<by Dr Adam Lynes, Lecturer in Criminology at Birmingham City University

As suggested last week, it was highly unlikely that Rob was going to be the killer, despite his apparent motivation to kill the “knife wielding drug addict” who murdered the young couple in the first episode, and the practical manner in which he assisted in the hiding of his body.

As revealed in this fourth and final episode, he was in fact trying to protect his girlfriend who he suspected may have been the killer. While this is often seen in crime-related films and television shows, this particular reason to accept the charge of murder is a very rare one in real life – especially when faced with a life sentence.

As with any good murder-mystery television show, the twist as to who the real killer is, and the motivation behind their murders, was well-crafted and surprising if rather improbable (though not impossible).

It was revealed that Bill, a devoutly religious man and the father of Grace (the young woman killed in the first episode), discovered that he had Parkinson’s and, as such, undertook DNA testing of his children in order to see if they too may have it. Unfortunately for Bill it was revealed that Grace was not his biological daughter, and that Adam’s (the young man married to Grace) father Peter had an affair with his wife – the young couple were in fact brother and sister.

As such, Bill – seeing Grace’s and Adam’s union as sinful – paid the drug addict to kill Adam in effort to keep his daughter “innocent”. With this in mind, the “knife wielding drug addict” was acting as a hitman for Bill, with the former being motivated by money and the latter by religious beliefs.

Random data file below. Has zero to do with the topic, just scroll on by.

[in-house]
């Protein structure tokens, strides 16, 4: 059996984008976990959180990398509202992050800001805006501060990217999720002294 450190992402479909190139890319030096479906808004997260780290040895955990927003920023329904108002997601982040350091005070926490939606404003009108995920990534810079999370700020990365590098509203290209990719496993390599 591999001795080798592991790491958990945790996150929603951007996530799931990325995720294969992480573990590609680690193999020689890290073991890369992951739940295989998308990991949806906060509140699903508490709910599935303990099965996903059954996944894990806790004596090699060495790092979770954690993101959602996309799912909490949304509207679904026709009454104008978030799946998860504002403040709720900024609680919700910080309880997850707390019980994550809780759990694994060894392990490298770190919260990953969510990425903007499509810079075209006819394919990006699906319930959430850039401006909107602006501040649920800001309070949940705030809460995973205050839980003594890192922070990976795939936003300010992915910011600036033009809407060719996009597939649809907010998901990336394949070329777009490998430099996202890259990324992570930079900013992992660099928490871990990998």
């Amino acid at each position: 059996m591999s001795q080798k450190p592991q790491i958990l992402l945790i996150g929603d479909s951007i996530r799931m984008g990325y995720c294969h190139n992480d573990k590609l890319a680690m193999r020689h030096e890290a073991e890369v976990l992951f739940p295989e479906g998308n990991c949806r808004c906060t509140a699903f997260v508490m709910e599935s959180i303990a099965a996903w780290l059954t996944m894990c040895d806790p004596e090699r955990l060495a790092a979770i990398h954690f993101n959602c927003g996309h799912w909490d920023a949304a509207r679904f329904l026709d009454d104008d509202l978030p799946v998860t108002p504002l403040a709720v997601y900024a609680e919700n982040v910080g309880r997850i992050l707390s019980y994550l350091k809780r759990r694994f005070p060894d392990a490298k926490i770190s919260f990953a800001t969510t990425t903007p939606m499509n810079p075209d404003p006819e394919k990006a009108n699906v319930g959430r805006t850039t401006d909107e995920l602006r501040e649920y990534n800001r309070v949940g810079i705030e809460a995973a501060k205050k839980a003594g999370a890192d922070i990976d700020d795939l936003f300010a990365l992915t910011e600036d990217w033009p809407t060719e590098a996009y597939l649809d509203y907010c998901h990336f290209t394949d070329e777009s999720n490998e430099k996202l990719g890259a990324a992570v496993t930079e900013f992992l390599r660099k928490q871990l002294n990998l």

Here we can consider that this knife wielding, drug addicted habitual offender is a ‘novice’ contract killer (Macintyre et al, 2014).  The characteristic novice hitman should not be overlooked as someone who is unable to execute the ‘hit’, for as Wilson and Rahman (2015) observe, the hitman – irrespective of skillset neutralises “their intended victims as ‘targets’ and reframe their actions as ‘just money’” (2015: 14).

Whilst it may be easy to dismiss Bill’s religious motivations as something only a TV show could make up, there are similar instances that have occurred in real-life. Here we refer to the work of Jack Katz and his concept of “righteous slaughter”, in which the would-be-killer interprets that the victim is attacking what he regards as an eternal human value and that they must defend what they believe is “good” (Katz, 2008). In Bill’s case, it was the belief that Grace having sexual relations with her half-brother was sinful. Where Bill differs from Katz’s concept of “righteous slaughter”, though, is his apparent actions to avoid getting caught (framing Rob, for example). Katz argued that, given their rather unique motivations, such offenders ultimately make no attempt to escape justice or hide their actions.

Another key distinction is the use of another to do the killing. For the “righteous killer” the source of their motivation is a very emotional one and through the act of violence the killer defines and defends his values and respectability – something that would be difficult to achieve if another does the act for you.

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